The National Science Foundation has continued to support research on the Konza Prairie since 1980. The study is designed to investigate gradual and subtle changes that influence plant and animal populations on the tall grass prairie, the impact of human activities on ecosystem productivity, and variations in ecological processes caused by burning and grazing. http://www.konza.ksu.edu
This NIH-funded program's goal is to involve undergraduate in research. The program funds undergraduate training at 9 colleges and universities in the State of Kansas and one in Langston, Oklahoma to encourage their participation and possible career choice of biomedical research. At Kansas State University, undergraduate students participate by performing cutting-edge level research with faculty in their research labs. They receive a scholarship to commit 450 hrs. each year toward research. This hands-on opportunity provides a significant edge to students interested in pursuing Ph.D. degrees in biomedical fields. http://www.kumc.edu/kinbre/
The National Science Foundation EPSCoR is funding the Kansas Lipidomics Research Center which is a collaborative venture of scientists in the Division of Biology, in the Department of Biochemistry, and at the University of Kansas. The Center performs comprehensive, quantitative profiling of lipid molecular species with high sample throughput, using mass spectrometric technologies. The levels of lipid metabolites in genomically altered and physiologically manipulated organisms are investigated to identify the functions of genes that encode proteins involved in lipid metabolism. The Center is also dedicated to improving lipid analytical technologies, to promoting collaborative research among lipid scientists, and to providing training opportunities for post doctoral, graduate, and undergraduate students. More information is available at http://www.k-state.edu/lipid/lipidomics.
This program is funded by the National Science Foundation EPSCoR and is an interdisciplinary research initiative aimed at exploring the genetic basis for organismal responses to the environment. Students involved in the program will engage in an interdisciplinary program of study and work with faculty in ecology and molecular biology/genetics to employ functional genomic techniques to probe the interface between ecology and genetics. More information about the Kansas Ecological Genomics collaborative research groups can be found at http://ecogen.ksu.edu/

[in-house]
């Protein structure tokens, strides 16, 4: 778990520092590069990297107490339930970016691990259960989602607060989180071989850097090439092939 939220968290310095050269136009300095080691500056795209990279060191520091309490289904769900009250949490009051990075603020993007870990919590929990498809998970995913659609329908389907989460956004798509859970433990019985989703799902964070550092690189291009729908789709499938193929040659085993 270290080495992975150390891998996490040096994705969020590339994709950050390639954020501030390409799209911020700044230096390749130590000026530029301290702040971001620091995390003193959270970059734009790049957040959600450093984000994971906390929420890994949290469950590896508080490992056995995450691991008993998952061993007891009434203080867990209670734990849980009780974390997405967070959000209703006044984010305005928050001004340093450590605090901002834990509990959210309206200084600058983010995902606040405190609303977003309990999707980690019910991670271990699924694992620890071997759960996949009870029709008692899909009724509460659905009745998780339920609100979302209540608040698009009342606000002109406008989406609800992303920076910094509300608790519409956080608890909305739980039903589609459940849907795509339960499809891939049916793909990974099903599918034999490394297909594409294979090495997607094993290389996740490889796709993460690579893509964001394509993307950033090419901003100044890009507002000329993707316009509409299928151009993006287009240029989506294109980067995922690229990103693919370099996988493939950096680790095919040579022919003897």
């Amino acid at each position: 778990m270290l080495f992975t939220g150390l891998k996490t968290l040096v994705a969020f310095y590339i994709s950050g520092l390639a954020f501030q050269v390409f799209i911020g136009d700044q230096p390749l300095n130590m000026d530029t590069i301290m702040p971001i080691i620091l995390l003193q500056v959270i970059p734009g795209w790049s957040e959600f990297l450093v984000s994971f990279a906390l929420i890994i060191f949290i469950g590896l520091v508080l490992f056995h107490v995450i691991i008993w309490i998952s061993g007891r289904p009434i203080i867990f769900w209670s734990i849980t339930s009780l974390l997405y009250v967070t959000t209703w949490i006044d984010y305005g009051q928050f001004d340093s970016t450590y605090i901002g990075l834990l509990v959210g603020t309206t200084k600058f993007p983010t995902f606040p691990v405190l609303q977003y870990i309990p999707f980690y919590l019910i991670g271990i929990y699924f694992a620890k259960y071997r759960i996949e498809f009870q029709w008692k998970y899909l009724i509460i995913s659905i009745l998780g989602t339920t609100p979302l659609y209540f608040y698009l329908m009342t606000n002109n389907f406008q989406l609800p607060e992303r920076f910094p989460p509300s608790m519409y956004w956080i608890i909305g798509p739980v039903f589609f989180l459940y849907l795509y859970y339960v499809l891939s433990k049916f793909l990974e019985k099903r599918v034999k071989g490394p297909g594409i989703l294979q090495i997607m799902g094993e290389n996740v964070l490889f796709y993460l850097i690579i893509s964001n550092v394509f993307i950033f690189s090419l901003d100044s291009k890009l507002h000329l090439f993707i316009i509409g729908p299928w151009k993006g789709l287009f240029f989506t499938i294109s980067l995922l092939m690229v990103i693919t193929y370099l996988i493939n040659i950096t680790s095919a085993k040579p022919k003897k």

This graduate training program includes over 20 faculty who share common interests in molecular, cellular and developmental biology. Students who are members of MCDB labs conduct lab rotations during their first year, take a common set of core courses, and participate in a weekly research forum. For more information see http://www.ksu.edu/mcdb.
With some 130,000 square feet, Ackert Hall is the main biology facility. Ackert Hall provides modern well-equipped laboratories for teaching and research, and, in addition, contains the division offices, a three-section rooftop greenhouse, an electronics shop, a research supply storeroom, and small animal rooms. Equipment available for research includes ultracentrifuges, beta and gamma counting systems, high performance liquid chromatography systems, growth chambers, a research microscope facility (with confocal and transmission electron microscope plus image processing capabilities), mass spectroscopy, and glassware cleaning and sterilizing facilities.
Graduate faculty members with an interest in environmentally oriented studies have offices and laboratory space in Bushnell Hall. Included in this building are the K-State Herbarium, three environmental chambers, dark rooms, and tanks for fish culture ranging from 100- to 2,000-liter capacity. Extensive computing and imaging facilities support the climatology and remote sensing activities
Chalmers Hall was completed in November 2002 and is attached to Ackert Hall. This modern facility houses ten Division of Biology faculty and research programs in 12,300 square feet on the second floor of the building. Some of the research areas include: Bioinformatics, Ecological Genomics, and Kansas Biomedical Research Infrastructure Development (K-BRIN).
Leasure Hall is used to house the Kansas Cooperative Fish and Wildlife Research Unit. This unit is a partnership of the U.S. Department of the Interior, Kansas State University, the Kansas Department of Wildlife and Parks, and the Wildlife Management Institute. Three U.S. Department of the Interior employees, as Division of Biology adjunct graduate faculty members, coordinate fisheries and wildlife research programs with state and university participation.
Approximately 8,616 acres of native tall grass prairie has been set aside as a unique outdoor laboratory for long-term research. This land was purchased by the Nature Conservancy with funds provided by Katharine Ordway. Land management is designed to provide experimental manipulations, in order to understand patterns and processes in maintaining the prairie ecology. http://kpbs.konza.ksu.edu/